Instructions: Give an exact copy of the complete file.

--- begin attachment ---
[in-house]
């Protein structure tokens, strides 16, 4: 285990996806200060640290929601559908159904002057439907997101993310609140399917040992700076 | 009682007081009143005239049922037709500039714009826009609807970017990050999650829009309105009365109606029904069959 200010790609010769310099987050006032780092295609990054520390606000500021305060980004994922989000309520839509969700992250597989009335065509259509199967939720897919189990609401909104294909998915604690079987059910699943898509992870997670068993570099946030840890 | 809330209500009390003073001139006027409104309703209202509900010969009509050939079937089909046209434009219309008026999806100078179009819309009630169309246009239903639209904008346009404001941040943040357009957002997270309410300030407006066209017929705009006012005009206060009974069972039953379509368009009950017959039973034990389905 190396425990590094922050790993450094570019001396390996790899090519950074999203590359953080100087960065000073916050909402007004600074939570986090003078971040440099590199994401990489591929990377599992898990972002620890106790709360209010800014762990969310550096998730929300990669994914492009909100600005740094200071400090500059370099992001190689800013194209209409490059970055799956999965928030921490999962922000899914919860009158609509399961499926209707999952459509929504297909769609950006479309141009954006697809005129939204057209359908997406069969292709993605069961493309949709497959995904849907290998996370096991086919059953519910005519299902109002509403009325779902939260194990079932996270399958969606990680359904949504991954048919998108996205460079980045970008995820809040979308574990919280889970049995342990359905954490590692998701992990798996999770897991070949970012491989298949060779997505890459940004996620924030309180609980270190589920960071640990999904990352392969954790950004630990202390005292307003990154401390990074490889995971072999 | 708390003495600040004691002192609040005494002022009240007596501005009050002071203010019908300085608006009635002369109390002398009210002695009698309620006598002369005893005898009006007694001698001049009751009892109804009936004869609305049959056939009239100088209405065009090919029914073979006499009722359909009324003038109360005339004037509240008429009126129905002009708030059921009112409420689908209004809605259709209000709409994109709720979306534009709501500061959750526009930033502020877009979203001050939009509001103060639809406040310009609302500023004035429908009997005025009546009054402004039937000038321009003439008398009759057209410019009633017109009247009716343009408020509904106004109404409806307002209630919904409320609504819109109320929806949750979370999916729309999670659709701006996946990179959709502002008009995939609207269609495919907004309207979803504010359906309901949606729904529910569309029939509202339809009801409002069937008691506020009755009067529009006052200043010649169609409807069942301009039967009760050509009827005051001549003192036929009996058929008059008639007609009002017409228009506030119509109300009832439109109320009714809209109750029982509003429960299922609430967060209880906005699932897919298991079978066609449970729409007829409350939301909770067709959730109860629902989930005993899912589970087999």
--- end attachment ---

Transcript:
[in-house]
């Protein structure tokens, strides 16, 4: 285990996806200060640290929601559908159904002057439907997101993310609140399917040992700076 | 009682007081009143005239049922037709500039714009826009609807970017990050999650829009309105009365109606029904069959 200010790609010769310099987050006032780092295609990054520390606000500021305060980004994922989000309520839509969700992250597989009335065509259509199967939720897919189990609401909104294909998915604690079987059910699943898509992870997670068993570099946030840890 | 809330209500009390003073001139006027409104309703209202509900010969009509050939079937089909046209434009219309008026999806100078179009819309009630169309246009239903639209904008346009404001941040943040357009957002997270309410300030407006066209017929705009006012005009206060009974069972039953379509368009009950017959039973034990389905 190396425990590094922050790993450094570019001396390996790899090519950074999203590359953080100087960065000073916050909402007004600074939570986090003078971040440099590199994401990489591929990377599992898990972002620890106790709360209010800014762990969310550096998730929300990669994914492009909100600005740094200071400090500059370099992001190689800013194209209409490059970055799956999965928030921490999962922000899914919860009158609509399961499926209707999952459509929504297909769609950006479309141009954006697809005129939204057209359908997406069969292709993605069961493309949709497959995904849907290998996370096991086919059953519910005519299902109002509403009325779902939260194990079932996270399958969606990680359904949504991954048919998108996205460079980045970008995820809040979308574990919280889970049995342990359905954490590692998701992990798996999770897991070949970012491989298949060779997505890459940004996620924030309180609980270190589920960071640990999904990352392969954790950004630990202390005292307003990154401390990074490889995971072999 | 708390003495600040004691002192609040005494002022009240007596501005009050002071203010019908300085608006009635002369109390002398009210002695009698309620006598002369005893005898009006007694001698001049009751009892109804009936004869609305049959056939009239100088209405065009090919029914073979006499009722359909009324003038109360005339004037509240008429009126129905002009708030059921009112409420689908209004809605259709209000709409994109709720979306534009709501500061959750526009930033502020877009979203001050939009509001103060639809406040310009609302500023004035429908009997005025009546009054402004039937000038321009003439008398009759057209410019009633017109009247009716343009408020509904106004109404409806307002209630919904409320609504819109109320929806949750979370999916729309999670659709701006996946990179959709502002008009995939609207269609495919907004309207979803504010359906309901949606729904529910569309029939509202339809009801409002069937008691506020009755009067529009006052200043010649169609409807069942301009039967009760050509009827005051001549003192036929009996058929008059008639007609009002017409228009506030119509109300009832439109109320009714809209109750029982509003429960299922609430967060209880906005699932897919298991079978066609449970729409007829409350939301909770067709959730109860629902989930005993899912589970087999």